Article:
Every business has to define what loyalty means for itself

I was reading about the difference between conservative and liberal worldviews, and the author classified loyalty as part of the conservative worldview. That makes sense, but I think it speaks to the traditional definition of loyalty as a sort of tribal value. 

Loyalty in a business sense is about an enterprise including in its long-term plans a commitment to recognizing and rewarding its supporters. Supporters will include customers and many other types of people who want the business to thrive. Loyalty leads to increased profits, or improved operating margins for a nonprofit. Loyalty is provided by people, not by 'customers' or 'vendors.' If we want our businesses to survive, we have to plan to allow people to show their loyalty. 


Consultant Bill Hanifin notes that when Forrester Research analyzed what business leaders want from their loyalty technology providers, 3 of the top 6 were

  • Understanding the client's business
  • Strategic contribution to the client's business
  • Ability to design and execute innovative and differentiated programs

Loyalty Truth: What the Forrester Wave report on Loyalty really tells us, 2015-Apr-23 by Bill Hanifin

...while every company needs a well planned customer growth strategy, not every brand needs a “loyalty program.” As customer behavior trends continue to evolve, the highest mandate on brands is to deliver innovative strategies that engage customers first and establishes a foundation of trust through repeated interactions. Doing this successfully comes through working a carefully executed planning process whose outcome is to frame and define a company’s customer loyalty worldview.

Recognizing which customers can become advocates

Whenever I become the customer of a new web service, I'm often offered the opportunity to get reward points or even discounts for promoting the service on social media or for recruiting my contacts to join. While it's not offensive, it's usually pretty useless.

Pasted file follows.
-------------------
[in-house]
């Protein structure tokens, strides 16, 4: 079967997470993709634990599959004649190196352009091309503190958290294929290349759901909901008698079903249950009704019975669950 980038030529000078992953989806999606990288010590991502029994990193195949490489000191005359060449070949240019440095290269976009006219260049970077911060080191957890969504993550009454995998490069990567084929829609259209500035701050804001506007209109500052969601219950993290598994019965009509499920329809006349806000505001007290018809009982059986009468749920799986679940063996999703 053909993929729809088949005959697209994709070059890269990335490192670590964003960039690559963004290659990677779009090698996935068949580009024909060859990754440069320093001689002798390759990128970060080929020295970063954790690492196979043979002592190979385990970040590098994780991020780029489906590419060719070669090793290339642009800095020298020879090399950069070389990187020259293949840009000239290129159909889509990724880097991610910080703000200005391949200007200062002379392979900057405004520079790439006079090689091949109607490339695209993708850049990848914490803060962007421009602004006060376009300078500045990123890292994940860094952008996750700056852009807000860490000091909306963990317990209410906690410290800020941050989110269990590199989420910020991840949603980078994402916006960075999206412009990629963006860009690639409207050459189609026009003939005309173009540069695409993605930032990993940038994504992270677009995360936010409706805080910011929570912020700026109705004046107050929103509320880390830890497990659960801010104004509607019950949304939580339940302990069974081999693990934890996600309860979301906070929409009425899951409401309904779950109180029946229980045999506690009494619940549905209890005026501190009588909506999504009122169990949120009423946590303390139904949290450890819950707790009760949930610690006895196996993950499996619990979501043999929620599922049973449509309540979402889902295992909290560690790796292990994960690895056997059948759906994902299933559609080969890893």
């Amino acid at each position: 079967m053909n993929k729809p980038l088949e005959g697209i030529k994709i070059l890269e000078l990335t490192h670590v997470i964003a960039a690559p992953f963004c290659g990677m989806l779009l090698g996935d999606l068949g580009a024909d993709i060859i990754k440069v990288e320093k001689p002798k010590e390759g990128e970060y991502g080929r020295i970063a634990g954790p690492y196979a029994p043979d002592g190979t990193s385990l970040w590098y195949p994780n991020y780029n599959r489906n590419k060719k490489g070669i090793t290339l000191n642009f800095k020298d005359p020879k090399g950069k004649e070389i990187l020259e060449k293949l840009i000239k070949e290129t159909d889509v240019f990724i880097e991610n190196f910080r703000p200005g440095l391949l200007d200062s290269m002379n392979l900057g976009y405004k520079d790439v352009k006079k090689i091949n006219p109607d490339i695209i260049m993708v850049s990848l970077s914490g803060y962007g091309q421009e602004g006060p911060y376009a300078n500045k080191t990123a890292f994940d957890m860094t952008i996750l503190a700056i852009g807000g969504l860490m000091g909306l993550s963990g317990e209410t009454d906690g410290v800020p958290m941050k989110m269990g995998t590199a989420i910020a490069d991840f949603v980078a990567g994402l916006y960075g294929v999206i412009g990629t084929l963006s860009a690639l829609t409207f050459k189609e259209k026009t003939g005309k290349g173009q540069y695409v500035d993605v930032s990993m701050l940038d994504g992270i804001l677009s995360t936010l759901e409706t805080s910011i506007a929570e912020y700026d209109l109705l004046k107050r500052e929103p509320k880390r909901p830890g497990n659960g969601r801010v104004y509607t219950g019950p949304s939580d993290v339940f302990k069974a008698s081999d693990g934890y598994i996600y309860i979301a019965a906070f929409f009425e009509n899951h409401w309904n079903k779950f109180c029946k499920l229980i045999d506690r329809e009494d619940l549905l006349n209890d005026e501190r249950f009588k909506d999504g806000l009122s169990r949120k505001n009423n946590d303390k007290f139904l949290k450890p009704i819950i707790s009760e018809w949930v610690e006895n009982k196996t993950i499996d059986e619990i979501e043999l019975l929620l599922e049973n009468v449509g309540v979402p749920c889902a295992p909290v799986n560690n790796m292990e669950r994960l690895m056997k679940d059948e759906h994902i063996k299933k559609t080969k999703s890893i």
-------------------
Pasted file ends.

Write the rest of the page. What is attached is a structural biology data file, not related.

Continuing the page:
1. It's too early for me to recommend a service I just joined.
  2. I'm not the "advocate" personality type. 

Customer advocates are one of the very cheapest and most credible ways to promote our businesses. Unfortunately, satisfying customers and creating advocates are very different processes.

A 2010 case study from Harvard Business Review found NO overlap between the heaviest users and the heaviest advocates of a service. Advocates have different motivations than users.


Over and over again, I meet with business owners who tell me: "I don't need a loyalty program because I make my customer so-o-o happy, my customers recommend me." WRONG. A good loyalty program covers all the different types of rewards that your supporters need.

The Hub: Return on Referrals: Advocates and buyers are two very different kinds of consumers, 2015-Apr-28 by Liz Crawford

Why do some shoppers advocate, even when they may not, in some cases, use the brands much? The reason is that they want to be in-the-know rather than simply seeking product benefits. According to BzzAgent’s Field Guide to Brand Advocates (2013), 61 percent of advocates claimed that “it is important to me that people view me as a good source of information.” This compared to only 24 percent of general web users. These sharing mavens see dispensing information as a source of social capital and self-esteem. In fact, according to the same study, “recognition for my efforts” is twice as important to advocates as compared to all others.